Freud ‐‐ why is there so much misunderstanding about Freudian theory? Freud was one of the first thinkers in Psychology. He really talked about the idea that there might be something like the unconscious. There might be parts of the mind/psyche that are working that you cannot directly access and observe, regulate and alter. There is nothing you can do to consciously change those processes. This stayed with him forever in terms of his model. Trained as a medical neurologist. (to be referred to a neurologist back in the day was the worst ‐‐ they get a very strange set of cases that are difficult to diagnose) As he is trying to come up with theories and solutions to the problems of his patients he is being ostracized and heavily criticized by his colleagues. His colleagues believed that he was attacking their society and that he was sick to think that the basis to the psychological problems of his patients were psychosexual abuse at a young age. It was also not a BIOLOGICAL solution. To physicians of that time, the psychological problems of patients had no biological/medical/scientific basis. There are different ways of thinking about what he was proposing and this is because he proposed two completely different theories. 1. <1905 ‐‐> Theory of Anxiety and Defense, The Seduction Theory, The Molestation Theory ‐ The idea that the painful experiences that you have/have had will lead you to feel incredibly pained and anxious and you will defend against those things that actually happened to you. Your mind will engage in a psychological defense that is designed to protect you. i. Human suffering can derive from early childhood trauma in the form of sexual abuse by someone and the defensive processes of the mind/psyche engage in are in favor of protecting you from that agony and betrayal. Psychosexual abuse is what occurred in reality. 1. Reality matters, so does your response. 2. The way you are treated in your life really matters in your development 3. Betrayal, disrespect is utterly hard to understand 4. Repression: this experience gets shoved out of the mind as a defensive maneuver into the unconscious so it becomes something not in the conscious awareness. 5. This produces psychopathology 2. >1905 ‐‐> The Drive‐Structure Model ‐ Freud claimed that even though it seemed evident that these women were sexually molested as women, what he realized was there was something altogether different going on. All people are born with a universal human instinct or drive. That drive that people are born with is psychosexual in nature. It is that this psychosexual instinct is infantile in nature. “Infantile psychosexual drive” These urges build up and over time they seek expression. Ultimately, the idea is that one is therefore pushed to need release from the resulting tension of this buildup to seek pleasure. The big shift is: you are BORN with a BIOLOGICALLY given level of drive. Refuting REALITY. Claimed to confuse the unconscious distortions of human psyche with the reality. REALITY NO LONGER MATTERS. i. Instinct = Libido 1. Migrates from one part of the body to another part of the body so initially you are seeking pleasure/gratification via one part of your body. a. First born: this part of the body would be the mouth. Your erotic impulses are in the oral cavity. Rolling tongue, need to suck, need to put things in the mouth. b. As it migrates it feeds into developmental processes. 2. SOURCE ‐ Biology (Libidinous drive) a. Libido is actually OBJECTLESS. The mind creates experiences that it NEEDS to create. Creates dynamics even though they did not actually occur. 3. AIM ‐ Seek Pleasure (Build up of tension) Lecture 2 Wednesday, September 9, 2015 12:31 PM 4. OBJECT ‐ ii. Its not that you’re sexually abused ‐‐ it’s that you have an unconscious drive to possess the object of your desire sexually. In the processes of desiring that it feeds into your psyche/mind creating a conflict between your conscious/unconscious. Therefore you develop yourself psychologically which can lead to neurosis and psychological defense against this “taboo.” iii. This instinct (LIBIDO) ends up fueling the entire psychic system. 1. ID a. Born with ID. In context of infant development you are just one bundle of libidinous instinct. ID is your unconscious desire. It is always seeking pleasure, gratification. The need to have wants satisfied, instantly. b. The Pleasure Principle ‐ get as much pleasure as possible NOW. c. The ID is essentially operating by something called PRIMARY PROCESS THINKING i. Very different kind of thinking. Largely symbolic. Most similar to your dream life. Irrational. Abstract. Not sequential, not logical. d. Operates totally outside of awareness. COMPLETELY UNCONSCIOUS. No ability to engage with reality. e. No ability to search the environment for an object 2. EGO a. Rational processes/thought. b. Develop a new way of thinking known as SECONDARY PROCESS THINKING i. Capability of thinking rationally, sequentially, logically etc. ii. Paradox: The ego as it is developing and you learn to think linearly… what it means is that the EGO has the capability of having some responsiveness to REALITY. Despite reality not truly mattering. Once ego is developed, according to Freud, the mind develops a capability to acknowledge that something is happening EXTERNALLY. c. REALITY PRINCIPLE d. Pulled between the desires of the ID and the restrictions of the SUPEREGO e. Ego experiences pressure from internal and external factors. As a result ‐‐> Freud claims that the EGO is essentially by definition WEAK. The EGO is a SLAVE to three very harsh masters. The masters: ID, SUPEREGO, REALITY. 3. SUPEREGO a. Conscience/rules/punishment b. You’re awareness of the taboo, disgust, shame. c. Awareness of penalties. d. EGO IDEAL ‐ what you aspire to be. What you wish to be. What you want to be. Aspirational, wishful idea of who you should be. Qualities that you must/want/aspire to have. iv. All people are born with psychosexual instinct/drive/libido. What accounts for the variability between the people he is treating if reality doesn’t matter? The differences are all reducible to BIOLOGY. Differences in the magnitudes of the libido that you were born with. EXPERIENCED IN A WAY THAT IS SUBJECTIVE THAT IS EXPLAINED BY BIOLOGY v. This theory is a cross‐culturally/universal set of processes that characterize ALL human development. vi. There is not a solution that calms the constant dynamic experienced in the human psyche.Introduction to Personality: ­ What is Personality Psychology? ​Personality Psychology explores the many aspects that reflect the richness and complexity of the phenomena to which the term refers. ­ Stable, Coherent Individual Differences: ​Different people react differently to same situations. ­ One goal of personality psychology is to FIND and DESCRIBE those individual differences between people that are psychologically meaningful and stable. ­ Personality: ​Refers to qualities of individuals that are relatively STABLE. ­ Predicting and Understanding: ­ Personality usually implies continuity or consistency i the individual. ­ Identifying consistent, stable individual DIFFERENCES is an important goal for personality psychologists → allows for the possibility of describing people and predicting future behavior as well knowing what to expect from a person. ­ Personality Psychologists also try to understand what UNDERLIES these differences → the WHY. ­ Defining Personality: ​with the above knowledge we can try to define PERSONALITY ­ ASSUMPTION: there are stable individual differences. Furthermore, these differences reflect an underlying organization or structure. ­ Definition: Personality psychology is the dynamic organization within the individual of those psychophysical systems that determine his characteristic behavior and thought.” ­ Different theories evolve, come and go as different theorists and researchers that are working at different levels of analysis,​addressing different aspects of personality. ­ Each level has its legitimacy and usefulness, and each has distinictive me
thods and concepts. ­ Findings do not necessarily conflict. ­ Add to fuller understanding and clarification as a whole. ­ Leads to a building a cumulative and coherent view of personality and human nature. Levels of Analysis: Organization of this Book ­ What to expect: ­ Major theoretical approaches to personality ­ Guided thinking and Research ­ Demonstration of how research and theory­building is done at each level of analysis. ­ Consideration of concepts and findings that are central to diverse views of human nature. ­ Text organized into SIX MAJOR LEVELS​of personality study. Page 7. ­ PART 1: The Trait­Dispositional Level: T​he Trait­ Dispositional Level seeks to identify the types of stable psychological qualities and behavioral dispositions that characterize different individuals and types consistently. ­ KEY QUESTIONS: ​What am I like as a person? How am I different from other people “on the whole”? In what general ways are people different from each other? Does what I usually do and think and feel depend mostly on myself or on the situation in which I find myself? When and how is my behavior influenced by the situation? How does my personality influence the situations I choose to be in? How does my personality influence the effects that different kinds of situations have on me? ­ Most vigorous and widely researched level analysis in recent years. ­ PART 2: The Biological Level:​An important goal of personality study at the biological level is to try to specify the role of genetic determinants and of the social environment in shaping who and what we become. ­ KEY QUESTIONS: ​What in my personality comes from the genes I inherited? How is my personality a reflection of my life experiences? How does my personality reflect my basic biological predispositions? Can my experiences change my biology? For instance, does my brain change when I’m depressed? How do the same experiences affect people with different genetic predispositions? Why is my personality so different (or similar) to my siblings? How does my biology influence my pursuit of life goals? How does evolutionary theory help me understand dating and social behavior today? ­ This level of analysis addresses the fact that we are biological beings. ­ Goal of this level of analysis: examine how aspects of personality may have evolved in response to the evolutionary pressures and history that shaped our species over time. ­ Example of questions: Will twins with the same biological data but raised in different environments have similar personalities 30 years later? ­ PART 3: The Psychodynamic­Motivational Level:​probes the motivations, conflicts, and defenses, often without one’s awareness, that can help explain complex consistencies and inconsistencies. in personality. ­ KEY QUESTIONS: ​Does what I do sometimes puzzle me? How and why? What are the real motives that drive or underlie my behavior? How can I explain irrational fears and anxieties? How do I try to protect myself psychologically against getting hurt? How much of what I do is unconscious or done without awareness? What might be some unconscious influences on my behavior? Do I have motives that make me uncomfortable? If yes what do I try to do about that? ­ This level of analysis relevant for understanding many puzzles of personality. ­ Much of the work at this level has been done in psychological therapy situations beginning with SIGMUND FREUD a century ago. ­ PART 4: The Behavioral­Conditioning Level: w​ork at this level of analysis has asked questions like: “How are important behavior patterns, including emotions and fears, learned? How does what I do and feel depend on my earlier experiences? How can my behavior and feelings be modified by new learning experiences? ­ Analyzes specific patterns of behavior that characterize individuals and the situations or conditions that seem to regulate their occurrence and strength. ­ Studies the determinants of learning and applies learning prinicples to modify problematic patterns of behavior and emotional reactions. ­ Behavioral analyses help understand conditions through which behaviors relevant to personality ­ from stutters through poor self­concepts, to troublesome behavior in interpersonal relationships­ are learned and can be modified. ­ Results have been applied to help people overcome a variety of serious personal difficulties, ranging from common but debilitating fears, to weight problems, to learning deficits and handicaps, to increasing personal assertiveness and self­esteem. ­ Part 5: The Phenomenological­Humanistic Level: W​orkers at this level of analysis are genuinely interested in HEARING and EXPLORING fully the answers people GIVE to questions. ­ KEY QUESTIONS: ​Who am “I” really? Who do I want to become? How do I see myself? How do I see my parents? What do I feel about myself when I don’t meet my parents’ expectations? How is my real self different from the self I would ideally like to be? What is my ideal self? How am I different from my mother but similar to my father? ­ work at this level begins by listening closely and trying to understand the individual’s EXPERIENCE as he or she PERCEIVES it. ­ Focus is on SUBJECTIVE experience, feelings, the personal view of the world and the self. ­ Focus also on people’s positive strivings and their tendencies toward growth and self­actualization ­ Helps in understanding the processes through which each person develops a sense of self and identity ­ a conception of who one is and wants to be. ­ Explores the link between the self and personality adjustment mental health and positive functioning. ­ PART 6: The Social Cognitive Level: T​he focus of personality research at this level includes the person’s social knowledge of the world, and how people make sense of other people and themselves and cope as they negotiate their interpersonal lives. ­ KEY QUESTIONS: ​What is the role in personality of what people know, think and feel? How does what I know, think, and feel about myself and the social world influence what I do and can become? What can I do to change how I think and feel? Will that change my personality and behavior? How much of who and what I am and do is “automatic”? How much is open to “willpower” and self­regulation? How do willpower and self­regulation work? How can I enhance my control over my life? ­ Examines individual differences in how SOCIAL KNOWLEDGE is used in dealing with the world, in construction of the self, in self­regulation and in self­control. ­ Specific focus is on the individual’s characteristic ways of thinking and processing information, both cognitively and emotionally, as determinants of his or her distinctive and meaningful patterns of experience and social behavior. FREUDIAN THEORY Id, Ego, superego is reducible to DRIVE ‐ Psychosexual urge [mostly in the UNCONSCIOUS] [REALITY DOESN’T MATTER] Ages What is Present: [0‐2] Id. Primary Process Thinking. Non‐Linear, Irrational. Need to satisfy the LIBIDO. Pleasure Principle ORAL STAGE: Libidinous urge in mouth. Infant sucks, bites, runs tongue. Etc. Near end: teething ‐hurts and feels good in some way. Experimentation with pain inflicting actions such as biting. Taking in and holding on. [2‐3] ANAL STAGE: Libido migrates to the anal cavity. There’s pleasure with excreting. About the build up of tension letting things go. A battle with someone or something ‐ a battle you will lose. What is this battle? The idea of potty training. You cannot just walk around and defecate where you please. You learn to adapt to the reactions of those around you. Learn the regulation of this very powerful urge. By the end of the anal stage you acquire the EGO. This is the mediator that allows you to have some capacity to perceive the pressures of external reality. Learn the capacity to engage with reality. Engage in SECONDARY PROCESS THINKING. You have the capacity to grasp: THIS IS NOT A TOILET THIS IS A CHAIR SO LET ME WAIT UNTIL I’m ON A TOILET. Linear thinking. [3‐5] PHALLIC STAGE. Libido migrates to the genital area. (NOT GENI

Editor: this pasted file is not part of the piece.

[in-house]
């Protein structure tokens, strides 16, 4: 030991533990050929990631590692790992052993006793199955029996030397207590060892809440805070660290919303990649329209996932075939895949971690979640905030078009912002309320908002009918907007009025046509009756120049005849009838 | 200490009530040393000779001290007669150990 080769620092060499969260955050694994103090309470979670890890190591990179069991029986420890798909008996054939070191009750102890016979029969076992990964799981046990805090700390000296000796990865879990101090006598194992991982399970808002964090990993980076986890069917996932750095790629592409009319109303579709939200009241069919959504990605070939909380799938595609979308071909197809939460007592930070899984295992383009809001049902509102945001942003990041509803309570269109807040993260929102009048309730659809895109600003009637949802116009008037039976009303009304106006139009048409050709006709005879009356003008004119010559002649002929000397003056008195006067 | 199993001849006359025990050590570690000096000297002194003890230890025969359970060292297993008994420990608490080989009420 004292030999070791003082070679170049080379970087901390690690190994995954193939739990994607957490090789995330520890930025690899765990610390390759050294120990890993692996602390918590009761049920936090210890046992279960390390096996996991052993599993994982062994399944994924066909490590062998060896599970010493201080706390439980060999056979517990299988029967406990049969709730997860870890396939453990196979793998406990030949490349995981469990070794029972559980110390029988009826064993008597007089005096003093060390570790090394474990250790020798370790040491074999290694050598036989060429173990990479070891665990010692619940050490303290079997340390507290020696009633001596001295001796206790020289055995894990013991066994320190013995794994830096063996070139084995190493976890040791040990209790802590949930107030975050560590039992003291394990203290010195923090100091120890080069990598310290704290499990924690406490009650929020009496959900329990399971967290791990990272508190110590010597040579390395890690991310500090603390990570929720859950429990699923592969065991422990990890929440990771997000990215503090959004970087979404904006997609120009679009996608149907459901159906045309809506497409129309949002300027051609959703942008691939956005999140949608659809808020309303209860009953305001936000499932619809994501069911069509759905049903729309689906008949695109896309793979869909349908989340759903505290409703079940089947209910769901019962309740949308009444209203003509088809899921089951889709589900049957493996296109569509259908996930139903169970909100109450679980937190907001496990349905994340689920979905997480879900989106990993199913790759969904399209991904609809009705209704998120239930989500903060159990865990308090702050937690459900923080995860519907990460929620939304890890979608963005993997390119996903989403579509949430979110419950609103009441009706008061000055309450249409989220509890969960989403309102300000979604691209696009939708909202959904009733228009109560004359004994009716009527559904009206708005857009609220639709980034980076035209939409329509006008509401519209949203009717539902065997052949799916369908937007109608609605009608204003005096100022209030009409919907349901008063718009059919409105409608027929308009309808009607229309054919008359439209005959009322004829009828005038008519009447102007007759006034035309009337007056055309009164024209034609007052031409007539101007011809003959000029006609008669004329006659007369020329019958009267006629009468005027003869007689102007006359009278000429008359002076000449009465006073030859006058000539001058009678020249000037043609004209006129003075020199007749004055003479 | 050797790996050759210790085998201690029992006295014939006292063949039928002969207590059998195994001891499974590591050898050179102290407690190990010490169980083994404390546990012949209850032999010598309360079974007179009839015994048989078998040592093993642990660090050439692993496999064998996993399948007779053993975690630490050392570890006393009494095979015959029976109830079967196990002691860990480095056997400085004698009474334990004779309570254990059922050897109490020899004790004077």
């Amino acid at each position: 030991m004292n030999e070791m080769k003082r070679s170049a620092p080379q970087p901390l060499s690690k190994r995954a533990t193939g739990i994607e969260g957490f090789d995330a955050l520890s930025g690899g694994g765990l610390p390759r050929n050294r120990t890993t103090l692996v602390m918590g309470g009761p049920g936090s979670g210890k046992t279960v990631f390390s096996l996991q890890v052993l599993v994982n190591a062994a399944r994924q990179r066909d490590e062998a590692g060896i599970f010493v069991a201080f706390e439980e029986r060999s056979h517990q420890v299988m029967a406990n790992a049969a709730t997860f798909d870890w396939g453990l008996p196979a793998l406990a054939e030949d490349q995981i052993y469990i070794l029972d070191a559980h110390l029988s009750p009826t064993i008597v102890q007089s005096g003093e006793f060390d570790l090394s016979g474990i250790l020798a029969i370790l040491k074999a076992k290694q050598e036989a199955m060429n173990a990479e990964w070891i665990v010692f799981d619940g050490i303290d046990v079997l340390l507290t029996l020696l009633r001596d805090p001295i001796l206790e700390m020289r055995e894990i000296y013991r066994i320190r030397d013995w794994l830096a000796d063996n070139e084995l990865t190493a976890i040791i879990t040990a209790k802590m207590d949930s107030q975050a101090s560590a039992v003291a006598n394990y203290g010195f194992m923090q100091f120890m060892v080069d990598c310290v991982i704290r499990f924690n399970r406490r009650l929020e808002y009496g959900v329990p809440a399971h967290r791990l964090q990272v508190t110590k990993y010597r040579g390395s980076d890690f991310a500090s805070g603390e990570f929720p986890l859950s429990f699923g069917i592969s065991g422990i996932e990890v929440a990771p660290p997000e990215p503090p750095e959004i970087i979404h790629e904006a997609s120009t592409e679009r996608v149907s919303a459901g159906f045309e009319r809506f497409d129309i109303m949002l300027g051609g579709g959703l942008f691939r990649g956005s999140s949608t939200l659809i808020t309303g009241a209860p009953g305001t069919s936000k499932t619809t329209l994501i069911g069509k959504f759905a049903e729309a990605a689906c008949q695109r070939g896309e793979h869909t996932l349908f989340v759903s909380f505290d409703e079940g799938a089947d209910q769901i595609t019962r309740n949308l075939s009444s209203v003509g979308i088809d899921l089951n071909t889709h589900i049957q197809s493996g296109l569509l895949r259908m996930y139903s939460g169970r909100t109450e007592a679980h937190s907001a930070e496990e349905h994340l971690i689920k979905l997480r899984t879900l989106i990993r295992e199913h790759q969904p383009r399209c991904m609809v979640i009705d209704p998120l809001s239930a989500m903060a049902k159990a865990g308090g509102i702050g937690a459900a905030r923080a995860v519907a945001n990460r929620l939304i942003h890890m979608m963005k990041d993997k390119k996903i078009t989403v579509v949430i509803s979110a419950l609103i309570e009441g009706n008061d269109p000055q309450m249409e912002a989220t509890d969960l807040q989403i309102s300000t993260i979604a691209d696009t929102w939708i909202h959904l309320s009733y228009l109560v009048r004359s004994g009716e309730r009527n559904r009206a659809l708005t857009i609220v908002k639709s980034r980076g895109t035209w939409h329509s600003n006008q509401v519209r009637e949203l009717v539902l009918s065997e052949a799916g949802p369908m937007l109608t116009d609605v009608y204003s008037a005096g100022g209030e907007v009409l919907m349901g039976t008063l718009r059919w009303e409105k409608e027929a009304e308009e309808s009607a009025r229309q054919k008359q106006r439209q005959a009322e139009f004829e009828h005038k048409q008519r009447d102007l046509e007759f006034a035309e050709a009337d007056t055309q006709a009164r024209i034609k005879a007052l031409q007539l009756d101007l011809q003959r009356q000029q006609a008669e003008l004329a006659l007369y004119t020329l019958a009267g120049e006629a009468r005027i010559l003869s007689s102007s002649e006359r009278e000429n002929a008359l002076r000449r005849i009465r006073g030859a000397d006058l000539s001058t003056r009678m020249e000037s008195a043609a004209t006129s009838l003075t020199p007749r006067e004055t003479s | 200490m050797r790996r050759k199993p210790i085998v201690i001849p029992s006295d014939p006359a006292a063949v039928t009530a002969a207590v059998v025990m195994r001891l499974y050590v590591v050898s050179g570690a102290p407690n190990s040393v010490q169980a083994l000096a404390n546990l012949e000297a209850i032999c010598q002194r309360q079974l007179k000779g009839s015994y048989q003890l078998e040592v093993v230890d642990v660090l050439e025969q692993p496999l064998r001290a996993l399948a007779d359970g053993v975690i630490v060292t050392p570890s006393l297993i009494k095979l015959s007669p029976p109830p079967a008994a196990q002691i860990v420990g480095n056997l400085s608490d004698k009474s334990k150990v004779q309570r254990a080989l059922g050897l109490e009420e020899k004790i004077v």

TAL STAGE) This is the case that libido is migrating from the back to the front. Freud develops separate theories for boy and girl. Development of superego. All development stops at the age of 5. BOYS: Boy becomes aware of his penis. He starts to learn about his organ. He is proud of his little guy lol. Around that same moment he plays around with his appendage it is AS IF this little boy looks over at a naked girl and goes “OMG what happened to her?! There’s nothing there. It’s gone?!”…. “What could happen to me?! Is it possible for me not to have a penis?!” He is wanting to possess his mother sexually. He wants to have her to himself to be able to have sexual intercourse with his mother and is having the urge towards that. BUT ‐ because this kid has already developed an ego and has some capacity to detect reality as minimal as it is understand that there are big men the size of his mother and that he really can’t do things. This adult male present in mothers life will be pretty pissed off if he finds out that he wants to possess his mother. This male figure can hurt him through the form of CASTRATION. ‐‐> CASTRATION ANXIETY. This anxiety is so huge that this kids undergoes a mental distortion of what his urges are and finds a way to identify with this scary person in order to become similar to this adult male then in principle he can become the kind of person who can in principle copulate with someone like his mother. OEDIPUS COMPLEX. This leads to the development of the SUPEREGO. = EGO IDEALS, Conscience.‐> Seeking perfection. Defensive process through which a Superego develops: Identification with the Aggressor GIRLS: She assumed that her own body was not the natural state of affair. Symbolically: amazed by the male genitals. Upset with her own genitals. Feels defaced, harmed, ugly. She desires to have his penis. Who took her penis? The mother. Mother chopped it off already. Why? Revenge against her because she wanted to possess her father or adult male sexually so that she can possess a penis in that way. Wants to be impregnated and in such a way to have a boy. In that way she has her own penis indirectly. This is called: Penis Envy. Electra complex. Identifies with her mom and takes on her characteristics and so develops her SUPEREGO. Girls have an inherent masochism. Super ego is weaker. Women are ultimately less moral and ethical. Less driven by conscience than boys and men.DEVELOPMENT OF PATHOPSYCHOLOGY: How you end up with psychological disorder. Everything starts out with libido and everything depends on the strength of your libido/drive. This libidinous drive is what sets the stage for everything else. This tells us whether or not you will end up over‐gratified or under‐gratified. If you are born with really strong drive states‐‐ then no matter what you are exposed to in reality ‐ there will be nothing that is enough to satisfy you. Insatiable desire for needs. If you are born with relatively week libido ‐ then everything you experience in reality becomes over whelming and stimulating. Lecture 3 Monday, September 14, 2015 12:25 PM FREUDIAN THEORY Id, Ego, superego is reducible to DRIVE ‐ Psychosexual urge [mostly in the UNCONSCIOUS] [REALITY DOESN’T MATTER] Ages What is Present: [0‐2] Id. Primary Process Thinking. Non‐Linear, Irrational. Need to satisfy the LIBIDO. Pleasure Principle ORAL STAGE: Libidinous urge in mouth. Infant sucks, bites, runs tongue. Etc. Near end: teething ‐hurts and feels good in some way. Experimentation with pain inflicting actions such as biting. Taking in and holding on. [2‐3] ANAL STAGE: Libido migrates to the anal cavity. There’s pleasure with excreting. About the build up of tension letting things go. A battle with someone or something ‐ a battle you will lose. What is this battle? The idea of potty training. You cannot just walk around and defecate where you please. You learn to adapt to the reactions of those around you. Learn the regulation of this very powerful urge. By the end of the anal stage you acquire the EGO. This is the mediator that allows you to have some capacity to perceive the pressures of external reality. Learn the capacity to engage with reality. Engage in SECONDARY PROCESS THINKING. You have the capacity to grasp: THIS IS NOT A TOILET THIS IS A CHAIR SO LET ME WAIT UNTIL I’m ON A TOILET. Linear thinking. [3‐5] PHALLIC STAGE. Libido migrates to the genital area. (NOT GENITAL STAGE) This is the case that libido is migrating from the back to the front. Freud develops separate theories for boy and girl. Development of superego. All development stops at the age of 5. BOYS: Boy becomes aware of his penis. He starts to learn about his organ. He is proud of his little guy lol. Around that same moment he plays around with his appendage it is AS IF this little boy looks over at a naked girl and goes “OMG what happened to her?! There’s nothing there. It’s gone?!”…. “What could happen to me?! Is it possible for me not to have a penis?!” He is wanting to possess his mother sexually. He wants to have her to himself to be able to have sexual intercourse with his mother and is having the urge towards that. BUT ‐ because this kid has already developed an ego and has some capacity to detect reality as minimal as it is understand that there are big men the size of his mother and that he really can’t do things. This adult male present in mothers life will be pretty pissed off if he finds out that he wants to possess his mother. This male figure can hurt him through the form of CASTRATION. ‐‐> CASTRATION ANXIETY. This anxiety is so huge that this kids undergoes a mental distortion of what his urges are and finds a way to identify with this scary person in order to become similar to this adult male then in principle he can become the kind of person who can in principle copulate with someone like his mother. OEDIPUS COMPLEX. This leads to the development of the SUPEREGO. = EGO IDEALS, Conscience.‐> Seeking perfection. Defensive process through which a Superego develops: Identification with the Aggressor GIRLS: She assumed that her own body was not the natural state of affair. Symbolically: amazed by the male genitals. Upset with her own genitals. Feels defaced, harmed, ugly. She desires to have his penis. Who took her penis? The mother. Mother chopped it off already. Why? Revenge against her because she wanted to possess her father or adult male sexually so that she can possess a penis in that way. Wants to be impregnated and in such a way to have a boy. In that way she has her own penis indirectly. This is called: Penis Envy. Electra complex. Identifies with her mom and takes on her characteristics and so develops her SUPEREGO. Girls have an inherent masochism. Super ego is weaker. Women are ultimately less moral and ethical. Less driven by conscience than boys and men. OVER/UNDER Gratification Conflict/Profound Strong FIXATION Conflict/Not Profound Partial FIXATION